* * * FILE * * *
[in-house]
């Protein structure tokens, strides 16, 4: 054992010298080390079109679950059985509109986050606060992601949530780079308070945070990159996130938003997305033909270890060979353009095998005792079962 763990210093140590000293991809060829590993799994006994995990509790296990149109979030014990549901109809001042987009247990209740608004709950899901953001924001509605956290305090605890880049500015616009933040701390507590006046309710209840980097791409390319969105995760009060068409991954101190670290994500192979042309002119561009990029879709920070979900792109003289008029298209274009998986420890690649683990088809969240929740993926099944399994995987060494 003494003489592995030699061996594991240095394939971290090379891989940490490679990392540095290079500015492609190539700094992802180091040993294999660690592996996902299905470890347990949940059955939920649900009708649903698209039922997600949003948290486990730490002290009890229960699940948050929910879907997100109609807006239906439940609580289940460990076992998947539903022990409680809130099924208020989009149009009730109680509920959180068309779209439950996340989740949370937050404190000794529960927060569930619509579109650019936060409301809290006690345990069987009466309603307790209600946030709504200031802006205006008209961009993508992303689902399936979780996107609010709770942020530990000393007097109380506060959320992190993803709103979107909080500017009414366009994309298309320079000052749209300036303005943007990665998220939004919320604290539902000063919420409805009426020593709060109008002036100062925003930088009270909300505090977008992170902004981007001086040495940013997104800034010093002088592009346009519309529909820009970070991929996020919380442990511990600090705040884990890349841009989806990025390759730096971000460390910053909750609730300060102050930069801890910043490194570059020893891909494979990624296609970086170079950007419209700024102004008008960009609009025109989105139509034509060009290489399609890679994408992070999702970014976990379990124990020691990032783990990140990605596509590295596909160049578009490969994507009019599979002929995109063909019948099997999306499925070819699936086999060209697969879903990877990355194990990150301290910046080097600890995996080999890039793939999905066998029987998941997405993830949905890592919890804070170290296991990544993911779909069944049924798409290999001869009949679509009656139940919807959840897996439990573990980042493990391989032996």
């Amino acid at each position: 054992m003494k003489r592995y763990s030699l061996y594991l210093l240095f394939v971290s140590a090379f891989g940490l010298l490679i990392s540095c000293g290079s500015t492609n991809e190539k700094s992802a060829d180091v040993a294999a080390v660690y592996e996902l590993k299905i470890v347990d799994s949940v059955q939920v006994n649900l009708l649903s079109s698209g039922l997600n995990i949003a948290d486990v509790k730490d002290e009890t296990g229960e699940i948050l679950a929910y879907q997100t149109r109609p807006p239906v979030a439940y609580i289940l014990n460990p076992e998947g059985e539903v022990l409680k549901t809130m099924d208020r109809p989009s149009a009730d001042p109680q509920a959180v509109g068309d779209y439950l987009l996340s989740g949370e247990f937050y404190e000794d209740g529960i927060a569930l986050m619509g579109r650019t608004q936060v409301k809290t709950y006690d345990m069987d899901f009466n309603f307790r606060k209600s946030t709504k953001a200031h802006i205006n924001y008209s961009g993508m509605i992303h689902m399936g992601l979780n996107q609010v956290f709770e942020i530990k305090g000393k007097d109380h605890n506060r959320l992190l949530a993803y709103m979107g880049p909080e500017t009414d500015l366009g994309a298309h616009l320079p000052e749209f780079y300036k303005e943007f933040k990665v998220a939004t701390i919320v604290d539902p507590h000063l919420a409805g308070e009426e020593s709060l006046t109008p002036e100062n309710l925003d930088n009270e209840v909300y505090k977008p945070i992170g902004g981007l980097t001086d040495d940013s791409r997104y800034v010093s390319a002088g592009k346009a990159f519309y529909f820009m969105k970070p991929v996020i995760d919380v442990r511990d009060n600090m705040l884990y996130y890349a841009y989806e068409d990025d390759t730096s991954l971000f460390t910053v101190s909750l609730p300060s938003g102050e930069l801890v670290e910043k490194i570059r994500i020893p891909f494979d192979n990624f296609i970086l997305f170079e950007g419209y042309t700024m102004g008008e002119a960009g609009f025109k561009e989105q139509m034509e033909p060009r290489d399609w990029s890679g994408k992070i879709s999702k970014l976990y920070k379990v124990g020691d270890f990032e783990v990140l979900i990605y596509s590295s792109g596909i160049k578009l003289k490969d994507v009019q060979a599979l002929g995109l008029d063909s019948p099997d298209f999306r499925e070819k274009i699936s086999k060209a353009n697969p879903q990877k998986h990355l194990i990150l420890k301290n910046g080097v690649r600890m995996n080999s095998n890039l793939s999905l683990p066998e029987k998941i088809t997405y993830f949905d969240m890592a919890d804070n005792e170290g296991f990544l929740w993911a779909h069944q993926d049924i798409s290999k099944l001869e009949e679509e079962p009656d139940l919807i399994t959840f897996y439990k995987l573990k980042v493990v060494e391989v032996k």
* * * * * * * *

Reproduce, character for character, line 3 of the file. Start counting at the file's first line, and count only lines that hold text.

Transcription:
């Amino acid at each position: 054992m003494k003489r592995y763990s030699l061996y594991l210093l240095f394939v971290s140590a090379f891989g940490l010298l490679i990392s540095c000293g290079s500015t492609n991809e190539k700094s992802a060829d180091v040993a294999a080390v660690y592996e996902l590993k299905i470890v347990d799994s949940v059955q939920v006994n649900l009708l649903s079109s698209g039922l997600n995990i949003a948290d486990v509790k730490d002290e009890t296990g229960e699940i948050l679950a929910y879907q997100t149109r109609p807006p239906v979030a439940y609580i289940l014990n460990p076992e998947g059985e539903v022990l409680k549901t809130m099924d208020r109809p989009s149009a009730d001042p109680q509920a959180v509109g068309d779209y439950l987009l996340s989740g949370e247990f937050y404190e000794d209740g529960i927060a569930l986050m619509g579109r650019t608004q936060v409301k809290t709950y006690d345990m069987d899901f009466n309603f307790r606060k209600s946030t709504k953001a200031h802006i205006n924001y008209s961009g993508m509605i992303h689902m399936g992601l979780n996107q609010v956290f709770e942020i530990k305090g000393k007097d109380h605890n506060r959320l992190l949530a993803y709103m979107g880049p909080e500017t009414d500015l366009g994309a298309h616009l320079p000052e749209f780079y300036k303005e943007f933040k990665v998220a939004t701390i919320v604290d539902p507590h000063l919420a409805g308070e009426e020593s709060l006046t109008p002036e100062n309710l925003d930088n009270e209840v909300y505090k977008p945070i992170g902004g981007l980097t001086d040495d940013s791409r997104y800034v010093s390319a002088g592009k346009a990159f519309y529909f820009m969105k970070p991929v996020i995760d919380v442990r511990d009060n600090m705040l884990y996130y890349a841009y989806e068409d990025d390759t730096s991954l971000f460390t910053v101190s909750l609730p300060s938003g102050e930069l801890v670290e910043k490194i570059r994500i020893p891909f494979d192979n990624f296609i970086l997305f170079e950007g419209y042309t700024m102004g008008e002119a960009g609009f025109k561009e989105q139509m034509e033909p060009r290489d399609w990029s890679g994408k992070i879709s999702k970014l976990y920070k379990v124990g020691d270890f990032e783990v990140l979900i990605y596509s590295s792109g596909i160049k578009l003289k490969d994507v009019q060979a599979l002929g995109l008029d063909s019948p099997d298209f999306r499925e070819k274009i699936s086999k060209a353009n697969p879903q990877k998986h990355l194990i990150l420890k301290n910046g080097v690649r600890m995996n080999s095998n890039l793939s999905l683990p066998e029987k998941i088809t997405y993830f949905d969240m890592a919890d804070n005792e170290g296991f990544l929740w993911a779909h069944q993926d049924i798409s290999k099944l001869e009949e679509e079962p009656d139940l919807i399994t959840f897996y439990k995987l573990k980042v493990v060494e391989v032996k």